I am a TV producer having worked as an Executive Producer for networks such as ABC/DISNEY, NBC, MSNBC, MTV/Vh1, Spike, Bravo among others. I came to Beijing on a diplomatic visa (unofficially as the Chinese government would not issue me an ID card but “in their system” I am listed as the spouse with full rights and privileges) which meant I could not work and after a year (we weren’t sure we would stay given the ID issue) I took a position with CCTV which meant me changing from a diplomatic passport to an unofficial one.

I always loved traveling and exploring — I went to Israel as a teenager, lived in Italy and traveled much of Europe in my third year of university and enjoyed living abroad in Tel Aviv on account of having a boyfriend in Israel while I was beginning grad school in NYC. I consider meeting my husband a double blessing as his work takes us literally all over the globe and he’s a great guy!

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As a same-sex couple, what sort of things did you have to consider before you moved to your current location?

We have to consider the political and social landscape of the country. After our government petitioned on account of the Vienna Convention for China to legally recognize us (which did not officially happen), our Foreign Ministry asked every Embassy to report back on the “status of same sex couples”. Places like Morocco dutifully reported “not only is it illegal, but it is punishable by death!” Cross that off our list. And less obvious places like the UAE state they will accept same-sex couples if the partner is listed as “member of the household” meaning ‘staff”.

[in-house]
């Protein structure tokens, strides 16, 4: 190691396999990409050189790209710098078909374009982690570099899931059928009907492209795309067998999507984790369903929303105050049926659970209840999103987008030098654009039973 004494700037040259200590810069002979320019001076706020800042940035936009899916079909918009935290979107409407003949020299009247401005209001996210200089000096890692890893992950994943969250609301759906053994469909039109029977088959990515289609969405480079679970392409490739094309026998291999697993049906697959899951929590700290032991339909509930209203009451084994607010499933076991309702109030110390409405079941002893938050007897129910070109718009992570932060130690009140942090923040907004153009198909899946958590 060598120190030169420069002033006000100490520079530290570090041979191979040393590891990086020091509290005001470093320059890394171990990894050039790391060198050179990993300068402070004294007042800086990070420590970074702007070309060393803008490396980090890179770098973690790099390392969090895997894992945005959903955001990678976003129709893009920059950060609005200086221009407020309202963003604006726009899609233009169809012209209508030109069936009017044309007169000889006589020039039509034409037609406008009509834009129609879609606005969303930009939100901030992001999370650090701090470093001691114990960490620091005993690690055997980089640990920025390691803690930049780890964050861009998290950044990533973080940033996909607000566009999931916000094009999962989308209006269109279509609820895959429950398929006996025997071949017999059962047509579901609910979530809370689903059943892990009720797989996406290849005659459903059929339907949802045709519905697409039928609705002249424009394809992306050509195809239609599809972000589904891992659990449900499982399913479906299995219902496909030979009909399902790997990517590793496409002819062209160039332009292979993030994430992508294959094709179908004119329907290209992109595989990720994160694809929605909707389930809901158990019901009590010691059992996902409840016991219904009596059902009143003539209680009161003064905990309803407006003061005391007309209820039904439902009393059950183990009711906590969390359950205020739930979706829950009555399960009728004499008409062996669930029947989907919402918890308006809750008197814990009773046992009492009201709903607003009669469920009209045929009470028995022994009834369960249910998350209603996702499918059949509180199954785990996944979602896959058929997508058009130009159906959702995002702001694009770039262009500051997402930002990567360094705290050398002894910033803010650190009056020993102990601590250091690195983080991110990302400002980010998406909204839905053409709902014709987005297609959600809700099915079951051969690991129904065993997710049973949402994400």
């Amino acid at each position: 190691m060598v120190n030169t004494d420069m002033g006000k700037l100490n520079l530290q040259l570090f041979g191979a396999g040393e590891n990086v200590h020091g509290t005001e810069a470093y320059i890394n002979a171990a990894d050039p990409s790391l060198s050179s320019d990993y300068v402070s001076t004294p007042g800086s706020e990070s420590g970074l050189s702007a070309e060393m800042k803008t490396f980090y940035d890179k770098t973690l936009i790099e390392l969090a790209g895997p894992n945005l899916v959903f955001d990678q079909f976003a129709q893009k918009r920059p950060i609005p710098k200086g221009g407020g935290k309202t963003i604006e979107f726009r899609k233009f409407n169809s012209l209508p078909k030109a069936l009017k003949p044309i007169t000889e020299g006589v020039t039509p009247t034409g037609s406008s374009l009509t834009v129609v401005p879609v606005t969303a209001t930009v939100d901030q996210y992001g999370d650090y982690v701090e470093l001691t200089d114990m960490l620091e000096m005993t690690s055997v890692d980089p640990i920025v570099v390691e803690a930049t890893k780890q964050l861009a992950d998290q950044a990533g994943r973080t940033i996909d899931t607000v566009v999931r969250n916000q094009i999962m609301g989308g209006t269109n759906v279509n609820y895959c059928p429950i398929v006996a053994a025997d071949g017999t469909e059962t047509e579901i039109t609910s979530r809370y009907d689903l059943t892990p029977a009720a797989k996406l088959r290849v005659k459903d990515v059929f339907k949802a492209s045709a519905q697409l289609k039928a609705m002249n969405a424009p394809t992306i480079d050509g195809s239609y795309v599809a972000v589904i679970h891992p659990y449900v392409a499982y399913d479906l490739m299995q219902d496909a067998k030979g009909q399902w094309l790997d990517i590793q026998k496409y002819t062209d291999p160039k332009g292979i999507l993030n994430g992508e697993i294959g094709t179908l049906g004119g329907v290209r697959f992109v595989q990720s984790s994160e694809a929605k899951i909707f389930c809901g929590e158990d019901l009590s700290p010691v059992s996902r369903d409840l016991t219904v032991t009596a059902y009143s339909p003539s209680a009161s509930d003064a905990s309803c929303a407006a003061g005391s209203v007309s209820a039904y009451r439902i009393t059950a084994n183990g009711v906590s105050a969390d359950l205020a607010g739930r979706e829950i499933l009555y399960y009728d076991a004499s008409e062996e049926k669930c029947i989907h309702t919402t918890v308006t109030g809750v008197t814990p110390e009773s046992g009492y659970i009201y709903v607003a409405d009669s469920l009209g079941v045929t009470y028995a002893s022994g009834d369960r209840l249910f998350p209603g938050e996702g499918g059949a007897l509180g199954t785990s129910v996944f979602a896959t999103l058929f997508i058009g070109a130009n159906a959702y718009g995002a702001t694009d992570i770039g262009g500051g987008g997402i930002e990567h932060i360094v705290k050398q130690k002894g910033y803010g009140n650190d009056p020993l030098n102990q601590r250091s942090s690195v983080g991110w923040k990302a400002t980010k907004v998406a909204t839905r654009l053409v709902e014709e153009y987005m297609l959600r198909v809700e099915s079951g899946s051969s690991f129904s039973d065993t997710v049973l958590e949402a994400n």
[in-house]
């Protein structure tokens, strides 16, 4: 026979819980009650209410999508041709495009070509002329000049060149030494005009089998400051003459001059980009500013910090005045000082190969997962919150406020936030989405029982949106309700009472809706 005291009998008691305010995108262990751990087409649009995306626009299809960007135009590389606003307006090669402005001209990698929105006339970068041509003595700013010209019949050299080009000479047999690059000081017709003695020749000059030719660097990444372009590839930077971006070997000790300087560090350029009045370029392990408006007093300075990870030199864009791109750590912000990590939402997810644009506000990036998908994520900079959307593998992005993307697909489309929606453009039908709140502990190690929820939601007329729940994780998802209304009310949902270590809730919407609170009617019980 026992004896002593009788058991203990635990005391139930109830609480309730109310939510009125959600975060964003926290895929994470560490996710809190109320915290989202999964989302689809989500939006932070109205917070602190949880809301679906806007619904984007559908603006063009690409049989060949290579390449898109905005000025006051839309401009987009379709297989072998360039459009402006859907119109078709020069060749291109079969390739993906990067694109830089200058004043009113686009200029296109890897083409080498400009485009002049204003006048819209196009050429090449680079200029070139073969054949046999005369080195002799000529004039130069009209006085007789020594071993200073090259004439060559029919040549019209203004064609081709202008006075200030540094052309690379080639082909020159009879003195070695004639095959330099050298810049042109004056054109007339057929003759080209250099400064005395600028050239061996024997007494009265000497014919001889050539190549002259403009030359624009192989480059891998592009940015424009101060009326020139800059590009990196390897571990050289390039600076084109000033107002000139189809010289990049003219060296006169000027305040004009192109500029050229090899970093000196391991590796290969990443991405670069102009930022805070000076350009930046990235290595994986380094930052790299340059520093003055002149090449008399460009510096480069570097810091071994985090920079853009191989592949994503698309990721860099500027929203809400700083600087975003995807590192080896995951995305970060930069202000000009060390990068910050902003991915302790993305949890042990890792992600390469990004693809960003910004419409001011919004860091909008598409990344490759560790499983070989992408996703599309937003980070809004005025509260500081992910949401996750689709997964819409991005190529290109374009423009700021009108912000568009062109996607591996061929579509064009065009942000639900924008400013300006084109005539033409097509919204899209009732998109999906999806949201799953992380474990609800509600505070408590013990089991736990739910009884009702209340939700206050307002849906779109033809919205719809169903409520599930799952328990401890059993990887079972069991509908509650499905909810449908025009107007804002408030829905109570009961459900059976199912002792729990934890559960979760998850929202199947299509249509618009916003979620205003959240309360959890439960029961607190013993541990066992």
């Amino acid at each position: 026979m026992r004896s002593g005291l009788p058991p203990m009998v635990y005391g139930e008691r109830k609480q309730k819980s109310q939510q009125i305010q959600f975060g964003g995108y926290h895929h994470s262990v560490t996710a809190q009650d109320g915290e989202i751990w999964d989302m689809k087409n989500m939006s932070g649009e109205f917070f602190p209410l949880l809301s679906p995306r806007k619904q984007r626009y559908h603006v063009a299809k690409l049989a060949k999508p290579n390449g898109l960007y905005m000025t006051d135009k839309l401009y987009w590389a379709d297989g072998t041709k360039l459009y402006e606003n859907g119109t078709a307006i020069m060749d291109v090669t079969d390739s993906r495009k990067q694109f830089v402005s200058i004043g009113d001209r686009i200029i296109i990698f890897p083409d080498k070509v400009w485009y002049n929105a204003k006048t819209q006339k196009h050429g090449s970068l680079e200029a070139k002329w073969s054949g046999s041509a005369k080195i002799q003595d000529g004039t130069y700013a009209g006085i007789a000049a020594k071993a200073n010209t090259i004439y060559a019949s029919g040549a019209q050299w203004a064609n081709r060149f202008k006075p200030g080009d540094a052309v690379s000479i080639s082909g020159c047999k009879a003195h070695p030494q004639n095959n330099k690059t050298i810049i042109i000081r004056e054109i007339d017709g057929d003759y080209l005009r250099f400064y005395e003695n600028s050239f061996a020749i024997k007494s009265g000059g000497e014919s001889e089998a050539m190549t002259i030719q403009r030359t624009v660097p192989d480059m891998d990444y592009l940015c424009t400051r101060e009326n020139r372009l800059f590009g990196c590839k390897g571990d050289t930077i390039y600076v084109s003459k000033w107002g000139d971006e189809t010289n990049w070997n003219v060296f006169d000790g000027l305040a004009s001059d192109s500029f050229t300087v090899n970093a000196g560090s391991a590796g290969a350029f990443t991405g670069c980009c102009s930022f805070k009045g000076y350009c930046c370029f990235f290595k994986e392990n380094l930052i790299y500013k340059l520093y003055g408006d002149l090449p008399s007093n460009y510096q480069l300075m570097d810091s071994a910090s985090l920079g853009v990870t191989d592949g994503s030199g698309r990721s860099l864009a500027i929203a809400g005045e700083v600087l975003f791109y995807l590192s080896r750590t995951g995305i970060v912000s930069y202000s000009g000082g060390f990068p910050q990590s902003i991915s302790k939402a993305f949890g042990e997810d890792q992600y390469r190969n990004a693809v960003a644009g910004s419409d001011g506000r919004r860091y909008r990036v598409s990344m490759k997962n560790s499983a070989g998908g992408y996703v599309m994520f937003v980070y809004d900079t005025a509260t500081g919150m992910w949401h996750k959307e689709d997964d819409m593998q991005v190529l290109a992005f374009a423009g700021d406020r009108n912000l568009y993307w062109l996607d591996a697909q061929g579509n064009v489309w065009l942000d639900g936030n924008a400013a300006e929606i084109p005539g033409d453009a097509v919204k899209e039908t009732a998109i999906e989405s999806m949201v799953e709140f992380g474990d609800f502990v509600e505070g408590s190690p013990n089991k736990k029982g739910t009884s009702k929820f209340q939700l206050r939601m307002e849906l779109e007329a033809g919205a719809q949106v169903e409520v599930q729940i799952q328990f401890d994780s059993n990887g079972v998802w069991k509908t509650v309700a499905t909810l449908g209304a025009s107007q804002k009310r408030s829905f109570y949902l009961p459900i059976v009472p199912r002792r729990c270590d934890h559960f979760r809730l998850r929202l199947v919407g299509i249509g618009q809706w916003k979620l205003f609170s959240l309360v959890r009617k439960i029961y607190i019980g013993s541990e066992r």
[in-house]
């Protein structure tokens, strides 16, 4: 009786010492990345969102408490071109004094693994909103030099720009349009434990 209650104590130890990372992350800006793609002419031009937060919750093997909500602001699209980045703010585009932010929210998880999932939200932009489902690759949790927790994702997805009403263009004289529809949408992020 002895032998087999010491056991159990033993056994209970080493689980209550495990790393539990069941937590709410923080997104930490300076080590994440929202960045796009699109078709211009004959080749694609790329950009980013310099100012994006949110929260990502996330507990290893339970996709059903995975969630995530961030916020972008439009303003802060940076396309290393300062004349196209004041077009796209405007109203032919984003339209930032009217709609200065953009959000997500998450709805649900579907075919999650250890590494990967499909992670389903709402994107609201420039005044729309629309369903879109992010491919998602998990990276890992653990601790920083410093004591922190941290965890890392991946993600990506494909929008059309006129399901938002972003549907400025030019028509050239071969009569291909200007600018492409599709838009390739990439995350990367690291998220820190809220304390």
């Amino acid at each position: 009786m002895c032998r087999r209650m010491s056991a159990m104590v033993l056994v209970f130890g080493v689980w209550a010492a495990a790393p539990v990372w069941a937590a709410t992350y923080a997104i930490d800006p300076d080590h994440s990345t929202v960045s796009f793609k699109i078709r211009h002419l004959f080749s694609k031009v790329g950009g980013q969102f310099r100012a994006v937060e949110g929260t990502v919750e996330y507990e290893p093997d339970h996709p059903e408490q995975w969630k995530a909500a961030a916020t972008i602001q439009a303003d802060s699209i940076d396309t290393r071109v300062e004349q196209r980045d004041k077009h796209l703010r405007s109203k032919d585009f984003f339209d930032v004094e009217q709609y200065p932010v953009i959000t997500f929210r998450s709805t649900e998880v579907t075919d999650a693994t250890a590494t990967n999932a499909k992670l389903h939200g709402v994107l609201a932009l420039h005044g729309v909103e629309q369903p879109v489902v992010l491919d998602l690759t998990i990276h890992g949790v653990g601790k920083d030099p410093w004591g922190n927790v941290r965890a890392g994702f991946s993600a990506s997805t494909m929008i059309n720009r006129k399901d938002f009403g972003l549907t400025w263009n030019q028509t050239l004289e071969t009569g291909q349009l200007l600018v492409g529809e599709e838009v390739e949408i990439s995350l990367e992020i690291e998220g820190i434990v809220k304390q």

Given the situation in China, we decided going forward that we would not choose countries where we could not live as a “out couple” or in a place with severe homophobia. We are 42 and 41; the way I see it, our lives are half over and we don’t need to burden ourselves with uncessesarry human rights issues in our house! We are healthy but some couples have to consider health concerns — places like India can be difficult for couples that are HIV positive because of the risk of infection due to hygenie or water issues.

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Please tell me a bit about your current location and how you have felt moving here as a same-sex couple. Have you been welcomed? Experienced prejudice? Felt no different from other, non-same-sex couples?